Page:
Father and Son Pencil Ranking, Part III.

[Continued from Parts One and Two, Stephen sent us another set of pencils rankings that he and his son have come up with. Thanks again to Stephen and Hunter for seriously rigorous work in the name of pencils.]

Father and Son Pencil Review III: The Final Chapter

Following Pencil Revolution’s posting of our second pencil review, Hunter and I received a few more suggestions for consideration. We decided to do one last round by adding three made in the U.S.A. pencils to the mix.

My initial impressions of the aesthetics and manufacturing (not writing) quality of each of the new entrants:

Musgrave Pencil Company’s Test Scoring 100

This one wasn’t a suggestion for our consideration, actually, but an omission in previous reviews. Based on numerous postings I’d come across, I’d been wanting to try it out for myself. This Musgrave pencil is unlike any other with its silver finish and stark black lettering. It seems to be just a bit larger in diameter than the other pencils, too. Is this real or a false perception brought on by the feel of the disconcerting, sharply defined corners? Only scientifically-minded readers, or someone less lazy than me, will ever know.

U.S.A. Gold Natural 2 HB

The Gold 2 HBs were recommended to Hunter following our second review. I was still on the hunt for an American-made pencil I actually liked and, although I’d passed on this one before, I decided to give U.S.A. Gold’s naked pencil a go. My immediate impression was that it is poorly made. The erasers do not inspire confidence in their ability to stay embedded during a vigorous bout of second-guessing. And the ferrules seemed jammed onto the barrels without much thought of making sure the metal goes over, rather than into, the ends of the pencils.

Two distinguishing features of the barrels’ finish are noteworthy: The barrels have a very thin coating of clear lacquer or varnish, unlike the General’s which are bare wood. And, what the heck, the slats are not continuous lengths of wood. They use approximately 2.5” long finger-jointed slats. This is both cool and perplexing. Why do they do this? Based on the amount of research (none) I have done into this mystery, I state with absolute uncertainty this U.S.A. Gold Natural 2 HB finger-jointed slats issue will rank right up there alongside the Georgia Guidestones and Eilean Mor Lighthouse in the great listing of forever unknowables.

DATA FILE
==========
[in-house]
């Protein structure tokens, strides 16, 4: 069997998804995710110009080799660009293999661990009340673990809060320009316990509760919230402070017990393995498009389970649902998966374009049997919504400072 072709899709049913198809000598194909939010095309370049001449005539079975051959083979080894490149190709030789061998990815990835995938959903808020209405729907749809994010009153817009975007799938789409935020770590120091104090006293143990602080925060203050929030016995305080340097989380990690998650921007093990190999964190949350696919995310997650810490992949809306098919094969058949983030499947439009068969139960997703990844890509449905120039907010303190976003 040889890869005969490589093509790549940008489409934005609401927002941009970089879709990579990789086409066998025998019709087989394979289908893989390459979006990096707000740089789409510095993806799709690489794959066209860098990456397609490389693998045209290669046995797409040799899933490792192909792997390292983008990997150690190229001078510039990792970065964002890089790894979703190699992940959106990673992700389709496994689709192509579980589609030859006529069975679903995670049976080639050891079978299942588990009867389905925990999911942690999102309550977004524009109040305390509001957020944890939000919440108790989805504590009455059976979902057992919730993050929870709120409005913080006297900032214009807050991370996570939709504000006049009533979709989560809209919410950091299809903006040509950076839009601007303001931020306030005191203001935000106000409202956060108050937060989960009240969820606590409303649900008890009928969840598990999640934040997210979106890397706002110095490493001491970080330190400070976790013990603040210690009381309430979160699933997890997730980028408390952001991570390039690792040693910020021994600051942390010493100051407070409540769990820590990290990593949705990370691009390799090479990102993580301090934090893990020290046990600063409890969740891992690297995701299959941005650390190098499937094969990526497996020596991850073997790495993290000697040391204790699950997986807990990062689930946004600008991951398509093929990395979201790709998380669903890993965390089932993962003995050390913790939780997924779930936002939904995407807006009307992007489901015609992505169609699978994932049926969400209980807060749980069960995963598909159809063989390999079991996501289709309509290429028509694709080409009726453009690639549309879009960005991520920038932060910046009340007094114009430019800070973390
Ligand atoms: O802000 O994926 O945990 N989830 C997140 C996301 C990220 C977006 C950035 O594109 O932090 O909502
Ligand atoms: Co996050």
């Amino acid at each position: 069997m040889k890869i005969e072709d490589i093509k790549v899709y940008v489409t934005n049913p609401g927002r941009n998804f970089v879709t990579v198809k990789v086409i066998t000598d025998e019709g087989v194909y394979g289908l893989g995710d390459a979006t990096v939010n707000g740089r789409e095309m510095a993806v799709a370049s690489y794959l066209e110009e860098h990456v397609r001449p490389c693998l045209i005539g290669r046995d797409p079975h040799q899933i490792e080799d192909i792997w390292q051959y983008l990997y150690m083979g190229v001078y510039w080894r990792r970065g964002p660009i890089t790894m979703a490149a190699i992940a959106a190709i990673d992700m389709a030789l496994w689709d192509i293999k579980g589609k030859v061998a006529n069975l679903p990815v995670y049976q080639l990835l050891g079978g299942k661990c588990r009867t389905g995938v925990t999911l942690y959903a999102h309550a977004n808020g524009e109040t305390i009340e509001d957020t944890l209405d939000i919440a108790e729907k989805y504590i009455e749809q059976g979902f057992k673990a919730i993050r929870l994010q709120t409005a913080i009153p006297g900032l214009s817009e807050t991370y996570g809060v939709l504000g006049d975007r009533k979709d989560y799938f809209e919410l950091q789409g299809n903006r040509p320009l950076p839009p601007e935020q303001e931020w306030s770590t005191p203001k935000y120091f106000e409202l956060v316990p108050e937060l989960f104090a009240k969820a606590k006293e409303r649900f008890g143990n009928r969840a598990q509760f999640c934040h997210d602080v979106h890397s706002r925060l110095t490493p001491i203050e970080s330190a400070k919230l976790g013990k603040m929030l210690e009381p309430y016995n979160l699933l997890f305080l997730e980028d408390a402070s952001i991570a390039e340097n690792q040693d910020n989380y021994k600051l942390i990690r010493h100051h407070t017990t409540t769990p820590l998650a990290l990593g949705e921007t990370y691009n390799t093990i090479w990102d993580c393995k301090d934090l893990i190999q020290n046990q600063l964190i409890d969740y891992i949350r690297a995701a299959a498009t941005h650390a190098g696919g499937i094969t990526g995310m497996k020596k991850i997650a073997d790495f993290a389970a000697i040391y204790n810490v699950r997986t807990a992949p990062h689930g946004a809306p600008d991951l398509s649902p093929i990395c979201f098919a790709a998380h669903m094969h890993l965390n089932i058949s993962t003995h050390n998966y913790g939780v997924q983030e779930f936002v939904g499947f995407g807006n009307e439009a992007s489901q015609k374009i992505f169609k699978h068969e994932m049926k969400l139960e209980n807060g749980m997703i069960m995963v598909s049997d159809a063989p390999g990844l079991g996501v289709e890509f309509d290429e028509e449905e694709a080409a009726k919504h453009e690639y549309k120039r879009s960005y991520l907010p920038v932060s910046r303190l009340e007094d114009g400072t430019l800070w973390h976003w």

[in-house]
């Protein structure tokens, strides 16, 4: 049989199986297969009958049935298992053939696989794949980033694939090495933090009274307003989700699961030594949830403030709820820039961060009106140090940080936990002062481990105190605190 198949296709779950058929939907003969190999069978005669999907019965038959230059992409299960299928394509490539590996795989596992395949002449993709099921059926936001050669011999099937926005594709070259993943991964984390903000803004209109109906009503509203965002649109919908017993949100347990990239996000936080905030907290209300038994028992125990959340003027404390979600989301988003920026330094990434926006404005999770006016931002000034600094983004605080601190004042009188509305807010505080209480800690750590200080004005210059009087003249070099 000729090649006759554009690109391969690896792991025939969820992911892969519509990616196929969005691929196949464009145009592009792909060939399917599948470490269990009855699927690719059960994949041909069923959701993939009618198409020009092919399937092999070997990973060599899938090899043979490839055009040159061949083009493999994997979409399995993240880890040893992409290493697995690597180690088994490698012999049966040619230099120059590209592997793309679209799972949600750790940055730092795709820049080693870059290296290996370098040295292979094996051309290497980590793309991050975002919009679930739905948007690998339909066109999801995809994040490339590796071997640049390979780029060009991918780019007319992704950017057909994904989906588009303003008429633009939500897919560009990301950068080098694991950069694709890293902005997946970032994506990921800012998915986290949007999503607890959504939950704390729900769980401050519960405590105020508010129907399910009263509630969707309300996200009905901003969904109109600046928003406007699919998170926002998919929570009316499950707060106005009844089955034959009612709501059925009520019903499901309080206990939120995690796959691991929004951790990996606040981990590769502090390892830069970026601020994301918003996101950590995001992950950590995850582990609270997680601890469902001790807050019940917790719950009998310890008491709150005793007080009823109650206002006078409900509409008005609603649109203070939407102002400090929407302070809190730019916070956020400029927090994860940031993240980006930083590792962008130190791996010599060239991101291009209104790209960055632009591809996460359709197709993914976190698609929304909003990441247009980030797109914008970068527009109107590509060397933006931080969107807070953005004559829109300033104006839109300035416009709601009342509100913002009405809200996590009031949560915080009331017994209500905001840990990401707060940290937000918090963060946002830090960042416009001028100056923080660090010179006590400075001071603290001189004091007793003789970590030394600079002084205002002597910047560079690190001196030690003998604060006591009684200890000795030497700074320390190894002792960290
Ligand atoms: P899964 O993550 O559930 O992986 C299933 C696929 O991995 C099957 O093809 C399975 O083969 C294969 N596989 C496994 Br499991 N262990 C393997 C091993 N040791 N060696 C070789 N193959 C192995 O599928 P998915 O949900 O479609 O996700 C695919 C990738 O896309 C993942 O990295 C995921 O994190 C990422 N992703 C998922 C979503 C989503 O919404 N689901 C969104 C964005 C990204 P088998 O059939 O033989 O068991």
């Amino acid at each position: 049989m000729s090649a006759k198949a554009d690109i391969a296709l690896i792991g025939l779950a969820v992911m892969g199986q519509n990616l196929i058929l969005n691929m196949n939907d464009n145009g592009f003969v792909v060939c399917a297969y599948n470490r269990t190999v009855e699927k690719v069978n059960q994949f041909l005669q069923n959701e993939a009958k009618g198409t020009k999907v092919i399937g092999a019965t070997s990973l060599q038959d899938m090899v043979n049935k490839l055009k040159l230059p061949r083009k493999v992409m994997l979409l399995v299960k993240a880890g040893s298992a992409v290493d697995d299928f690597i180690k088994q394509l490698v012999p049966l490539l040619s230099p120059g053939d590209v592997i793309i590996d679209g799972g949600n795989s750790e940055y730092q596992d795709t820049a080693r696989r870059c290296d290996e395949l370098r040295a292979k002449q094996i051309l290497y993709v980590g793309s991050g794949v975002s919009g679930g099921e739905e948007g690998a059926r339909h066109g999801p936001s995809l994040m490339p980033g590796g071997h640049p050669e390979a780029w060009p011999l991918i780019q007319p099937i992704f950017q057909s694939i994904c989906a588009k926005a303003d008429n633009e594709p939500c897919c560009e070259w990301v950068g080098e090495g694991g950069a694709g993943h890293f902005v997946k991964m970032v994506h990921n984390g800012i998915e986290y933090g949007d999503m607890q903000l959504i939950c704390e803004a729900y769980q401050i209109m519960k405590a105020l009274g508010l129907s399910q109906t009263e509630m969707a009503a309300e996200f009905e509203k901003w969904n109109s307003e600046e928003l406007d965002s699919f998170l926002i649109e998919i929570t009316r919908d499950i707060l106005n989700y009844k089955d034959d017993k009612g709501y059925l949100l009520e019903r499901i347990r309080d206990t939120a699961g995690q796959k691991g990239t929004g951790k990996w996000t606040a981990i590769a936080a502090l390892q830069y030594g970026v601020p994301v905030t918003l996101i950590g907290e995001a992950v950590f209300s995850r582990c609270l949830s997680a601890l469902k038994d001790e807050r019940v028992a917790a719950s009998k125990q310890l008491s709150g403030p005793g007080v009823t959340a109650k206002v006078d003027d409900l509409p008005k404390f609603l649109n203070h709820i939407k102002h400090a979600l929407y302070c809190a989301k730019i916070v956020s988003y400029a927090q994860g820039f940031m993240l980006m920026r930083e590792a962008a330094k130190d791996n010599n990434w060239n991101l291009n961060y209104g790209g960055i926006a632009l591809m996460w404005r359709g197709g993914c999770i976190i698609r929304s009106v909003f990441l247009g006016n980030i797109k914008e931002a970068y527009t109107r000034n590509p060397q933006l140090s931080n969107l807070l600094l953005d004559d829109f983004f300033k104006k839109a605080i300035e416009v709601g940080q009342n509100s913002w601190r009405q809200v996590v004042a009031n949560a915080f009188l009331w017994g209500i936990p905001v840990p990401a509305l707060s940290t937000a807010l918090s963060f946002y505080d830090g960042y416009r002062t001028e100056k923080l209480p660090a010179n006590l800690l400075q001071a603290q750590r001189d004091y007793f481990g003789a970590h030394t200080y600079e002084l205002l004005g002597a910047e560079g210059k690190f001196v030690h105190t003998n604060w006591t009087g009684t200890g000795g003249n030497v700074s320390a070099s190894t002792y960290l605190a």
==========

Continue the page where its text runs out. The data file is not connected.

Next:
General’s Cedar Pointe #333 – 1

Johnny Gamber of this very blog took pity on my disappointment with the Cedar Pointe #333 – 2HB. I loved the look and feel of it and I really did want to like a pencil still manufactured in my own country, because it seems all we make here now are Toyotas and Big Government. Johnny clued me in: Gary Varner of Notegeist would be getting in a shipment of General’s Cedar Pointe #333 – 1s, and those babies might be just what I was looking for. So I watched, and watched, and watched, and WHAM! There they were, for sale, and I pounced.

Well, General’s must have had a bunch of leftover #2 boxes, because the #1s came in a box that had stickers placed over the #2 designations on the now repurposed boxes. Through the open window on the front of the box, the contents inside looked exactly like the old #2s. With trembling fingers, I pulled out the first pencil, twirled it gently in my hand, and read the imprint: U.S.A. General’s Cedar Pointe #333 – 2HB.

“2HB?” Must be my mistake, so I blinked hard, twice, and looked again: “U.S.A. General’s Cedar Pointe #333 – 2HB.” I put my hand over my mouth, looked wildly about my empty den, then began pulling out, and finally pouring out, the remaining contents of the box. Spinning the defenseless bald Cedar Pointes around on my desk, I rapidly scanned each barrel looking for the now damned “2HB” designation: 1, 1, 1, 1, 1, 1, 1, 1, 1, 1, 1. What? I looked again at the first one I’d withdrawn: “2HB.”

Was I the victim of some cruel trick played upon hapless pencil aficionados?